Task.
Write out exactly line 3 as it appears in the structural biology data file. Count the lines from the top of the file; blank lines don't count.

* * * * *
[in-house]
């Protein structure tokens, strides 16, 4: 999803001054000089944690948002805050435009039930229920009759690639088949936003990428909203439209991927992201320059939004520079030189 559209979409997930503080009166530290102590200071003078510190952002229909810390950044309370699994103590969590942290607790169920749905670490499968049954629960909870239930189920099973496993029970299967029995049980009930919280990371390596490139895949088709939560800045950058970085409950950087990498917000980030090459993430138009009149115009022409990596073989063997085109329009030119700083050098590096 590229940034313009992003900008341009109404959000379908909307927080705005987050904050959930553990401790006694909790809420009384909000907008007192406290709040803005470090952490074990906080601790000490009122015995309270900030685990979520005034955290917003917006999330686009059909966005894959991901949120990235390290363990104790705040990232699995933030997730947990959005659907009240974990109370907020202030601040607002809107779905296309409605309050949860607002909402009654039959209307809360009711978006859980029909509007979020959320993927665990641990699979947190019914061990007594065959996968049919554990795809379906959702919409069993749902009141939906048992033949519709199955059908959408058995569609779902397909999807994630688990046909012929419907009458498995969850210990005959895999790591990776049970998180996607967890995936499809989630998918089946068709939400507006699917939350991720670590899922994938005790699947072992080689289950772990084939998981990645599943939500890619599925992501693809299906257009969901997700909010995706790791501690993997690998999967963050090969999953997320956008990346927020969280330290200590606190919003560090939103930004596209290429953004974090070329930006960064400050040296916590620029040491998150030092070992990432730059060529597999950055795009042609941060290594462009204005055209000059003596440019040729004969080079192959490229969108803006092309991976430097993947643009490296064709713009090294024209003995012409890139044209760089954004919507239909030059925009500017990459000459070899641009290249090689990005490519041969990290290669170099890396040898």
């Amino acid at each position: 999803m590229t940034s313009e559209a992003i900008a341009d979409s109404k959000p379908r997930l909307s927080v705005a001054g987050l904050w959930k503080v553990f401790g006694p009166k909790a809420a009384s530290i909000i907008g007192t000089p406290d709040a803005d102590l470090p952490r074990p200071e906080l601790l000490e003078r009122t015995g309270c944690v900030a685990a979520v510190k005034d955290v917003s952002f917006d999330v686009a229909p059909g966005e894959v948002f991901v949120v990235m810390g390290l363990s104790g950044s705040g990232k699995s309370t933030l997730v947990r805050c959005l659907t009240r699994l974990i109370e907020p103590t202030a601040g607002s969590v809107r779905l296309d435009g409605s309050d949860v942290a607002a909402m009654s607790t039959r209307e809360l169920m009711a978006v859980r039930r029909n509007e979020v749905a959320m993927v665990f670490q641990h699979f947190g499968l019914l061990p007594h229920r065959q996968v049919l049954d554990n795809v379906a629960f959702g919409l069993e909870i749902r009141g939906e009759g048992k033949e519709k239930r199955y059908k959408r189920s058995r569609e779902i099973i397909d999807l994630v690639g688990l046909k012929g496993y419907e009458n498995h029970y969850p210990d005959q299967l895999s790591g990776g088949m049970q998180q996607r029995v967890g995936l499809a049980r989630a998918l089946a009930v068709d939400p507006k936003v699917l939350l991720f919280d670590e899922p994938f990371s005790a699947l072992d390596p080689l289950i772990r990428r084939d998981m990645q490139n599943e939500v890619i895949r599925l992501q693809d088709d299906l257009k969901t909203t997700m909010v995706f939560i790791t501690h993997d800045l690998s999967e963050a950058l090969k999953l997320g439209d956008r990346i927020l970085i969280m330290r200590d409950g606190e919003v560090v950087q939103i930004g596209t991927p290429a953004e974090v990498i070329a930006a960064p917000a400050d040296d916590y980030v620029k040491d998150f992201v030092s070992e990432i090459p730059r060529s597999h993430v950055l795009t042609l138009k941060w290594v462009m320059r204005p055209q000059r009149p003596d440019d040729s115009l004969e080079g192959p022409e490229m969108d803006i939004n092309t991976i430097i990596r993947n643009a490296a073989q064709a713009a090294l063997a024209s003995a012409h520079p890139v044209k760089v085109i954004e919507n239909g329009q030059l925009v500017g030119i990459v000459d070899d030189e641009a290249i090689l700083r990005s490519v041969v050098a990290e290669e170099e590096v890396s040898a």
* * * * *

């Amino acid at each position: 999803m590229t940034s313009e559209a992003i900008a341009d979409s109404k959000p379908r997930l909307s927080v705005a001054g987050l904050w959930k503080v553990f401790g006694p009166k909790a809420a009384s530290i909000i907008g007192t000089p406290d709040a803005d102590l470090p952490r074990p200071e906080l601790l000490e003078r009122t015995g309270c944690v900030a685990a979520v510190k005034d955290v917003s952002f917006d999330v686009a229909p059909g966005e894959v948002f991901v949120v990235m810390g390290l363990s104790g950044s705040g990232k699995s309370t933030l997730v947990r805050c959005l659907t009240r699994l974990i109370e907020p103590t202030a601040g607002s969590v809107r779905l296309d435009g409605s309050d949860v942290a607002a909402m009654s607790t039959r209307e809360l169920m009711a978006v859980r039930r029909n509007e979020v749905a959320m993927v665990f670490q641990h699979f947190g499968l019914l061990p007594h229920r065959q996968v049919l049954d554990n795809v379906a629960f959702g919409l069993e909870i749902r009141g939906e009759g048992k033949e519709k239930r199955y059908k959408r189920s058995r569609e779902i099973i397909d999807l994630v690639g688990l046909k012929g496993y419907e009458n498995h029970y969850p210990d005959q299967l895999s790591g990776g088949m049970q998180q996607r029995v967890g995936l499809a049980r989630a998918l089946a009930v068709d939400p507006k936003v699917l939350l991720f919280d670590e899922p994938f990371s005790a699947l072992d390596p080689l289950i772990r990428r084939d998981m990645q490139n599943e939500v890619i895949r599925l992501q693809d088709d299906l257009k969901t909203t997700m909010v995706f939560i790791t501690h993997d800045l690998s999967e963050a950058l090969k999953l997320g439209d956008r990346i927020l970085i969280m330290r200590d409950g606190e919003v560090v950087q939103i930004g596209t991927p290429a953004e974090v990498i070329a930006a960064p917000a400050d040296d916590y980030v620029k040491d998150f992201v030092s070992e990432i090459p730059r060529s597999h993430v950055l795009t042609l138009k941060w290594v462009m320059r204005p055209q000059r009149p003596d440019d040729s115009l004969e080079g192959p022409e490229m969108d803006i939004n092309t991976i430097i990596r993947n643009a490296a073989q064709a713009a090294l063997a024209s003995a012409h520079p890139v044209k760089v085109i954004e919507n239909g329009q030059l925009v500017g030119i990459v000459d070899d030189e641009a290249i090689l700083r990005s490519v041969v050098a990290e290669e170099e590096v890396s040898a």